The Size Effect in Shear


At the time Equation (3) was developed, it was not understood that the failure shear stress for members constructed without web reinforcement decreases as the member depth increases in a phenomenon known as the “size effect.” Unfortunately, the average height of the specimens tested to develop Equation (3) was 340mm. As a result, the original researchers did not notice a size effect in their tests, and the ACI expression predicts a continuous and linear increase in shear capacity as the beam depth increases. Equation (3), while originally intended to be a conservative estimate, is therefore unconservative for deeper members constructed without web reinforcement because it can not predict this size effect. The failure of the warehouse beams was attributed to an unexpected tensile force in the beams, while it is far more likely that it was simply a result of the size effect (Lubell et al., 2004).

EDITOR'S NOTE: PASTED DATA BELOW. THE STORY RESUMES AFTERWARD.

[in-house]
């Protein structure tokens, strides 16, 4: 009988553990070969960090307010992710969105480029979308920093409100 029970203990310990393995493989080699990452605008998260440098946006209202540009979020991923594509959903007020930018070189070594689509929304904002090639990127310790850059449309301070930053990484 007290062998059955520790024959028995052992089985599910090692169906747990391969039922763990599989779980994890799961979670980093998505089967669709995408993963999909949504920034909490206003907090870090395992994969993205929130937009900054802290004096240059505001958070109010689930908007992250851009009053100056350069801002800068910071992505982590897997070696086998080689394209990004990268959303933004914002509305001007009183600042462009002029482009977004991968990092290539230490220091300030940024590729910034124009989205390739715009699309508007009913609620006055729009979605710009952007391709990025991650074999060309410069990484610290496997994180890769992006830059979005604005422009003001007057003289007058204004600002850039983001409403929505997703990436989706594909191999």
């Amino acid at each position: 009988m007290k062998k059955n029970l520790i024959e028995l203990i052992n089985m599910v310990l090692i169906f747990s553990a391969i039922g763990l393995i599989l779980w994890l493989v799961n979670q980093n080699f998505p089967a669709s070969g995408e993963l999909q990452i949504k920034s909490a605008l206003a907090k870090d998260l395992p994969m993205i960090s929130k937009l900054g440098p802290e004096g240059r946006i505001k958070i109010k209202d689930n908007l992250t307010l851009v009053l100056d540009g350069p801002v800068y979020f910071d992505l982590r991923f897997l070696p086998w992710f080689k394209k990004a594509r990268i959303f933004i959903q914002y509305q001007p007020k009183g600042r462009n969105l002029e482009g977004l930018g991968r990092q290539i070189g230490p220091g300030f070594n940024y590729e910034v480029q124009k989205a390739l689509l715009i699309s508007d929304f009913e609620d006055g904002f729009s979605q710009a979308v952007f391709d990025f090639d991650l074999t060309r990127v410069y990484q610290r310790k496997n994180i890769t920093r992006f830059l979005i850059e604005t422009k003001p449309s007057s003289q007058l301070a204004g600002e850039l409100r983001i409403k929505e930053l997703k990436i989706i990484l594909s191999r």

The MCFT predicts that the size effect in shear is related to the crack spacing in the web and the crack widths. As discussed by Sherwood et al. (2004): “.. .the larger crack widths that occur in larger members reduce aggregate interlock. Crack widths increase nearly linearly both with the tensile strain in the reinforcement and with the spacing between cracks. for the same reinforcement strain, doubling the depth of the beam will double the crack widths at mid-depth. To maintain beam action, a shear stress equal to about V/bwd must be transmitted across these cracks. The shear stress that can be transmitted across such cracks, however, decreases as the crack width increases and as the maximum aggregate size decreases.” Thus, the limiting stress that can be transferred across cracks due to aggregate interlock in deep members is reached at a lower shear stress than in equivalent small beams. Once the limiting stress is reached, equilibrium cannot be maintained, and failure occurs.

The use of at least the minimum quantity of stirrups will largely eliminate the size effect by allowing more closely spaced cracks to form and by preventing the loss of aggregate interlock as the cracks widen. Web reinforcement consisting of additional longitudinal steel placed in layers along the height of a beam will also reduce the size effect. In this case, the size effect is related to the vertical spacing of the layers of reinforcement, rather than the overall height of the beam.